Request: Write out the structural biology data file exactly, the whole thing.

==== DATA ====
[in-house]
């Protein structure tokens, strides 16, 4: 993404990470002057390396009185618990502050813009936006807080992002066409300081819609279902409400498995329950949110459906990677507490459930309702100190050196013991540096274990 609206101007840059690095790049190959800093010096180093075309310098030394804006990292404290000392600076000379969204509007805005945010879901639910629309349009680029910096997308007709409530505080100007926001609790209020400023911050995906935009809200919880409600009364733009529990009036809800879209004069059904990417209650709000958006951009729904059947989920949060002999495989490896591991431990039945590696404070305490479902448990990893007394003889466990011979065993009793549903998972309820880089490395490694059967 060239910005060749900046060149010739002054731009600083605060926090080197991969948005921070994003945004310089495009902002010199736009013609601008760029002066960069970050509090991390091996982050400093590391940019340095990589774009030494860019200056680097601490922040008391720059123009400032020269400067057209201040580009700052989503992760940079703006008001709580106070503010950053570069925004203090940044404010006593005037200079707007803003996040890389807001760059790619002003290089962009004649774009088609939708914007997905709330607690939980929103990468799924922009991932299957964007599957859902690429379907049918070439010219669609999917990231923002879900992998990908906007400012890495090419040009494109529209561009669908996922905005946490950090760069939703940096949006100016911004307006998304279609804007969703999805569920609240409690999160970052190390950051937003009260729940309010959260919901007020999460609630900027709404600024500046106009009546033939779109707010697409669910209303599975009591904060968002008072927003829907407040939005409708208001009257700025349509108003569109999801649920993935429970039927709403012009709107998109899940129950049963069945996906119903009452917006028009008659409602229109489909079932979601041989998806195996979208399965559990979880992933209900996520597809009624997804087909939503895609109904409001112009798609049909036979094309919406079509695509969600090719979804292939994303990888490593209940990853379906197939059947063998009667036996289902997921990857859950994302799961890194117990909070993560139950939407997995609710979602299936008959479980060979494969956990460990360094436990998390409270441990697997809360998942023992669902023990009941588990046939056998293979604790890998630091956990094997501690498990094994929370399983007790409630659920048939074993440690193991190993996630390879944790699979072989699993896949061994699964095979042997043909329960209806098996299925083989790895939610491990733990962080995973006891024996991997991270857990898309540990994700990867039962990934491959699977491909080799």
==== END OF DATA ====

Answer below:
[in-house]
């Protein structure tokens, strides 16, 4: 993404990470002057390396009185618990502050813009936006807080992002066409300081819609279902409400498995329950949110459906990677507490459930309702100190050196013991540096274990 609206101007840059690095790049190959800093010096180093075309310098030394804006990292404290000392600076000379969204509007805005945010879901639910629309349009680029910096997308007709409530505080100007926001609790209020400023911050995906935009809200919880409600009364733009529990009036809800879209004069059904990417209650709000958006951009729904059947989920949060002999495989490896591991431990039945590696404070305490479902448990990893007394003889466990011979065993009793549903998972309820880089490395490694059967 060239910005060749900046060149010739002054731009600083605060926090080197991969948005921070994003945004310089495009902002010199736009013609601008760029002066960069970050509090991390091996982050400093590391940019340095990589774009030494860019200056680097601490922040008391720059123009400032020269400067057209201040580009700052989503992760940079703006008001709580106070503010950053570069925004203090940044404010006593005037200079707007803003996040890389807001760059790619002003290089962009004649774009088609939708914007997905709330607690939980929103990468799924922009991932299957964007599957859902690429379907049918070439010219669609999917990231923002879900992998990908906007400012890495090419040009494109529209561009669908996922905005946490950090760069939703940096949006100016911004307006998304279609804007969703999805569920609240409690999160970052190390950051937003009260729940309010959260919901007020999460609630900027709404600024500046106009009546033939779109707010697409669910209303599975009591904060968002008072927003829907407040939005409708208001009257700025349509108003569109999801649920993935429970039927709403012009709107998109899940129950049963069945996906119903009452917006028009008659409602229109489909079932979601041989998806195996979208399965559990979880992933209900996520597809009624997804087909939503895609109904409001112009798609049909036979094309919406079509695509969600090719979804292939994303990888490593209940990853379906197939059947063998009667036996289902997921990857859950994302799961890194117990909070993560139950939407997995609710979602299936008959479980060979494969956990460990360094436990998390409270441990697997809360998942023992669902023990009941588990046939056998293979604790890998630091956990094997501690498990094994929370399983007790409630659920048939074993440690193991190993996630390879944790699979072989699993896949061994699964095979042997043909329960209806098996299925083989790895939610491990733990962080995973006891024996991997991270857990898309540990994700990867039962990934491959699977491909080799």